Toronto police will issue an apology for the controversial 1981 bathhouse raids that saw hundreds of men arrested, thousands of dollars in property damage and widespread protests throughout the city — a watershed moment one researcher says led to the formation of the modern Canadian Pride movement.
Police Chief Mark Saunders will issue the apology, 35 years after the raids took place, on Wednesday evening during a Pride reception at police headquarters.
On Feb. 5, 1981, 150 plain-clothed and uniformed police officers raided four bathhouses after a six-month investigation dubbed “Operation Soap” — which led to close to 300 arrests.
Retired Laurentian University professor Gary Kinsman, a researcher with the We Demand An Apology Network, said the raids were part of a series of targeted attacks at the time that included the laying of bawdy house related charges across the country.
“An apology should have been delivered a long, long, long time ago,” he told Global News in a telephone interview from Scotland.
“Many people’s lives were ruined and they experienced major harm as a result of those raids; many people were outed against their will, many people experienced all forms of stigmatization and discrimination so I think there’s other forms of redress that need to be addressed here.”
Kinsman said the raids, and the resulting protests a day later that saw more than 1,000 people to take the streets, helped to form the modern Pride movement in Toronto.
“It actually led to the major expansion and explosion of gay and to a certain extent lesbian community formations in Toronto, leading to many of the things that now currently exist,” he said.
“The other criminal code offences have been used against consensual homosexual sex, those people who were charged for those things need to be apologized to as well,” he said.
“An official apology coming from the chief of police is a useful first step but there’s an awful lot more that needs to be done.”
Pride Toronto have called the raids an “act of violence” and “a deliberate and organized campaign to push gay bathhouses out of business and silence gay voices” that saw “police verbally and physically abused patrons and staff.”
“If this is indeed an apology, then we should accept it at face value. That said, we can forgive, but we shouldn’t forget,” said Ken Popert, the president and CEO of Canada’s largest gay and lesbian media organization Pink Triangle Press.
“Really the apology ought to come from those individuals who planned the raids, abused their power and defended them afterwards. Otherwise, the raids remain misconduct without consequence. Those perpetrators are shielded by official silence and the lapse of decades.”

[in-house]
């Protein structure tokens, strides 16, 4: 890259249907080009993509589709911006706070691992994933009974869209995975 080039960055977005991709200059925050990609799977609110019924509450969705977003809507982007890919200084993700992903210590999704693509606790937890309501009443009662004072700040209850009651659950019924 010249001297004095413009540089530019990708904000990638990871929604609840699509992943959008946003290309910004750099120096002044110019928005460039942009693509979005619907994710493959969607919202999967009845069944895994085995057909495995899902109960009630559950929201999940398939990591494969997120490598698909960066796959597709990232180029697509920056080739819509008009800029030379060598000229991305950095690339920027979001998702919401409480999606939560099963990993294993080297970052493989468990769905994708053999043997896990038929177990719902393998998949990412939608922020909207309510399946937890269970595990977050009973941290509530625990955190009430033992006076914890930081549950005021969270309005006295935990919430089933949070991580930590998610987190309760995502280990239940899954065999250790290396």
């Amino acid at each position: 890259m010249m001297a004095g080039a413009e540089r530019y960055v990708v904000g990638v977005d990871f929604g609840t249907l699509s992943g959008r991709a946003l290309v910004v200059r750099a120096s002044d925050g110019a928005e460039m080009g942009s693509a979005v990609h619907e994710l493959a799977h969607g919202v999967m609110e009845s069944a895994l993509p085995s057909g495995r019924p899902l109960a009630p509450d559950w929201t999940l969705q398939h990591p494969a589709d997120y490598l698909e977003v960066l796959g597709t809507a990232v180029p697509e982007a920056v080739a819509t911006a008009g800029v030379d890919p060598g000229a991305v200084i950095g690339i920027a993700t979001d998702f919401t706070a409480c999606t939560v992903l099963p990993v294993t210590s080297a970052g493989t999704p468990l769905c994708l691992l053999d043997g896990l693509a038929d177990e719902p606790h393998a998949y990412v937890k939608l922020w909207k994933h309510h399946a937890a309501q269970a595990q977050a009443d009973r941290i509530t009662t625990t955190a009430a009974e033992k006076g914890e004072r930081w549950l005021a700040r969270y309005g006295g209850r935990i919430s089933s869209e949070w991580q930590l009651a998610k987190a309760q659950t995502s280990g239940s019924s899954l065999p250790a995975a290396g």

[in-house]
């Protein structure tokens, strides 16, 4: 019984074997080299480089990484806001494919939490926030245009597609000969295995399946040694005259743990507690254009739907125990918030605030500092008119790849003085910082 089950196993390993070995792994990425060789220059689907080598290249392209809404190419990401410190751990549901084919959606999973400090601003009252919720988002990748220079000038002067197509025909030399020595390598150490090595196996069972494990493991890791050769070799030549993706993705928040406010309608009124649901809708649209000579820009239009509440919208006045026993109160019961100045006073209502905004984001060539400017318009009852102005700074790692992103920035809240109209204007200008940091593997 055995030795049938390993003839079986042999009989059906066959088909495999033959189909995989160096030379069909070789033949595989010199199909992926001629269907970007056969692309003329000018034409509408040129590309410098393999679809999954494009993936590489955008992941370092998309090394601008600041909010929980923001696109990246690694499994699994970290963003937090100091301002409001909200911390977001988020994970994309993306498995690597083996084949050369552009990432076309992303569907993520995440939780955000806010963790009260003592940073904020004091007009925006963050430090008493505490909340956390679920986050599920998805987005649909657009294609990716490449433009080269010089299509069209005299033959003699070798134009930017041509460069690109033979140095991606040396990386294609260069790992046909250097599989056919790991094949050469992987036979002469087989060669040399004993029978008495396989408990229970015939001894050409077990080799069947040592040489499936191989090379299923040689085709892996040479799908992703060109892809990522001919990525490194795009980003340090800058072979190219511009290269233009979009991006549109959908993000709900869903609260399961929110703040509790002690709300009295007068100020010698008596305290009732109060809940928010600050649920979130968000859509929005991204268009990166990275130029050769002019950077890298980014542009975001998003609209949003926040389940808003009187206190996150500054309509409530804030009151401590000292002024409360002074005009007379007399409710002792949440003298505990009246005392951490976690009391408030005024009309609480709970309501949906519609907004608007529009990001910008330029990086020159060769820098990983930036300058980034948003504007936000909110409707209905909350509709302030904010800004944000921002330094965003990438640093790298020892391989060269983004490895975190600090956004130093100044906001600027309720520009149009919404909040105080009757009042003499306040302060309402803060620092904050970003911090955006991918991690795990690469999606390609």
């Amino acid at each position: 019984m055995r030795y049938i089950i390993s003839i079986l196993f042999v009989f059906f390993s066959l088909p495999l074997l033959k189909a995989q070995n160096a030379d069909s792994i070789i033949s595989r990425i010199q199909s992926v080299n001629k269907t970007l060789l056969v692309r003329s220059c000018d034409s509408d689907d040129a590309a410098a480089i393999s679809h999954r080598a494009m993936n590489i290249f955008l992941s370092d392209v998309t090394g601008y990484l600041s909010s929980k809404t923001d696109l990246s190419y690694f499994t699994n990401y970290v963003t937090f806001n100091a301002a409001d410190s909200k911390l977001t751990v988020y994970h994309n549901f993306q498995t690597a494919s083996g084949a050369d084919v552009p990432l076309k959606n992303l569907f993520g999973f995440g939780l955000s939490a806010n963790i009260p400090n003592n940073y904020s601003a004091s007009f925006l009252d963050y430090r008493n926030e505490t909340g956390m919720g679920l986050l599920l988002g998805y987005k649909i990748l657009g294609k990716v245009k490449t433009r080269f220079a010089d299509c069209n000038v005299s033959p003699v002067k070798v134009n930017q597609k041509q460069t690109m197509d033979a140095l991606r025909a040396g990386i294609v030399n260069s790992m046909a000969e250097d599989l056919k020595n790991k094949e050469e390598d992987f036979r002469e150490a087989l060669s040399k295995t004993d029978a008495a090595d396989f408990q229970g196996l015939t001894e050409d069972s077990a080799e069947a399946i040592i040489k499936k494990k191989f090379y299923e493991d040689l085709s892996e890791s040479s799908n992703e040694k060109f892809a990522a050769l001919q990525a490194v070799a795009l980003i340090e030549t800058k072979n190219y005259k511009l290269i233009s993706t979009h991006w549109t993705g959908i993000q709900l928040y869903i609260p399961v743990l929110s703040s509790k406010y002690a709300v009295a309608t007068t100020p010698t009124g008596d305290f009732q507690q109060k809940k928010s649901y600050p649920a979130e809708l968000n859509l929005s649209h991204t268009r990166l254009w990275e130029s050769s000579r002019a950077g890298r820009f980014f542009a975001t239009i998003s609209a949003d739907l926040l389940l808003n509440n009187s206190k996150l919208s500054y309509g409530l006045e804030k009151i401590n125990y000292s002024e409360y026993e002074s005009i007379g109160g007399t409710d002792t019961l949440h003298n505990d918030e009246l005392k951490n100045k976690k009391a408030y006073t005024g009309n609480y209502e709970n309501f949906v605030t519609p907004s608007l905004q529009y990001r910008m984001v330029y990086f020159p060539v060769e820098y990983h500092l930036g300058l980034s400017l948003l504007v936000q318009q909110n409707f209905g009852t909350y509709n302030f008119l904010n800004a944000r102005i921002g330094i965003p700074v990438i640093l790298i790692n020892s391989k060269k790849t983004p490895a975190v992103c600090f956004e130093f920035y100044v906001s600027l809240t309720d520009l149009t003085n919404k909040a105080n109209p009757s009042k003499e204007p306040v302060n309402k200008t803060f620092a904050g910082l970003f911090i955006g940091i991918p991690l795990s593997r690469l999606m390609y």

Kinsman said Toronto police were central to the “oppression and the regulation of gay men,” which is why the apology is so important to the LGBTQ community — but said “it’s only a first step.”
“It could have more content than simply being, ‘We apologize.’ But it’s not clear at this point and time whether it will do that,” he said.
Kinsman said the targeting of homosexuals in Toronto “didn’t stop in 1981” and there were many raids and charges that led up to Feb. 5, 1981, which speaks to the need for a broader apology.
“Many of those people who were convicted, those people actually need to have those convictions expunged if they haven’t been already. They need to have full exoneration,” he said.
“These people were engaging in consensual sexual activities — there was no reason at all for them to be charged and there’s a lot more that needs to be done than simply an official apology from the chief of police.”
Kinsman and the We Demand An Apology Network have also called for apologies from the federal government to public service employees and military service members who faced intense scrutiny and discrimination they faced up until 1992, when the Canadian Armed Forces repealed regulations requiring military members suspected of being homosexual to be released from active duty.
In February, The Canadian Press reported that the federal government planned to review all convictions for buggery and gross indecency.
Ottawa was also reported to have plans to pardon Everett Klippert, who spent years in prison in indefinite detention before his 1971 release after being convicted of consensual sexual acts between men.
Popert said the dark chapter in Toronto and Canadian history should stand as an important lesson for Canadians.
“The bathhouse raids, the political upheaval that followed and this apology should remind Canadians that police forces can grow too powerful, too political and too unaccountable for anyone’s good,” he said.